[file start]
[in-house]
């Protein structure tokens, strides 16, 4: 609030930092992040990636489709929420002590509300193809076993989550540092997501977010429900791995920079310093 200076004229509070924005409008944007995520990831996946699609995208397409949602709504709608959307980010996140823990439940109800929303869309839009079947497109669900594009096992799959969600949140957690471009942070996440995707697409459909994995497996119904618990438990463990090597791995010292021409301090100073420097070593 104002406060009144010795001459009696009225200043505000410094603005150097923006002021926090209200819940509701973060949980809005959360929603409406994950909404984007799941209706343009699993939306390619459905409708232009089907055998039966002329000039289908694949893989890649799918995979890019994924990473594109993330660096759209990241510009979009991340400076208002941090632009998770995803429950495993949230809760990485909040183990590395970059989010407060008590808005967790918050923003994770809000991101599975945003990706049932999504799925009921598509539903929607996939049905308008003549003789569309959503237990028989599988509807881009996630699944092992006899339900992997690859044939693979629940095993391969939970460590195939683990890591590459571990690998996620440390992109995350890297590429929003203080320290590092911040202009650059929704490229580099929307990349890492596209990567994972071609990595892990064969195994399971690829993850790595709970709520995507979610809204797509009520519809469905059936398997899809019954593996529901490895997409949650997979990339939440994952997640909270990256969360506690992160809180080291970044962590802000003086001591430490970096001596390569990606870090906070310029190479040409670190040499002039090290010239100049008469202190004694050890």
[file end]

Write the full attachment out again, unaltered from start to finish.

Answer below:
[in-house]
């Protein structure tokens, strides 16, 4: 609030930092992040990636489709929420002590509300193809076993989550540092997501977010429900791995920079310093 200076004229509070924005409008944007995520990831996946699609995208397409949602709504709608959307980010996140823990439940109800929303869309839009079947497109669900594009096992799959969600949140957690471009942070996440995707697409459909994995497996119904618990438990463990090597791995010292021409301090100073420097070593 104002406060009144010795001459009696009225200043505000410094603005150097923006002021926090209200819940509701973060949980809005959360929603409406994950909404984007799941209706343009699993939306390619459905409708232009089907055998039966002329000039289908694949893989890649799918995979890019994924990473594109993330660096759209990241510009979009991340400076208002941090632009998770995803429950495993949230809760990485909040183990590395970059989010407060008590808005967790918050923003994770809000991101599975945003990706049932999504799925009921598509539903929607996939049905308008003549003789569309959503237990028989599988509807881009996630699944092992006899339900992997690859044939693979629940095993391969939970460590195939683990890591590459571990690998996620440390992109995350890297590429929003203080320290590092911040202009650059929704490229580099929307990349890492596209990567994972071609990595892990064969195994399971690829993850790595709970709520995507979610809204797509009520519809469905059936398997899809019954593996529901490895997409949650997979990339939440994952997640909270990256969360506690992160809180080291970044962590802000003086001591430490970096001596390569990606870090906070310029190479040409670190040499002039090290010239100049008469202190004694050890």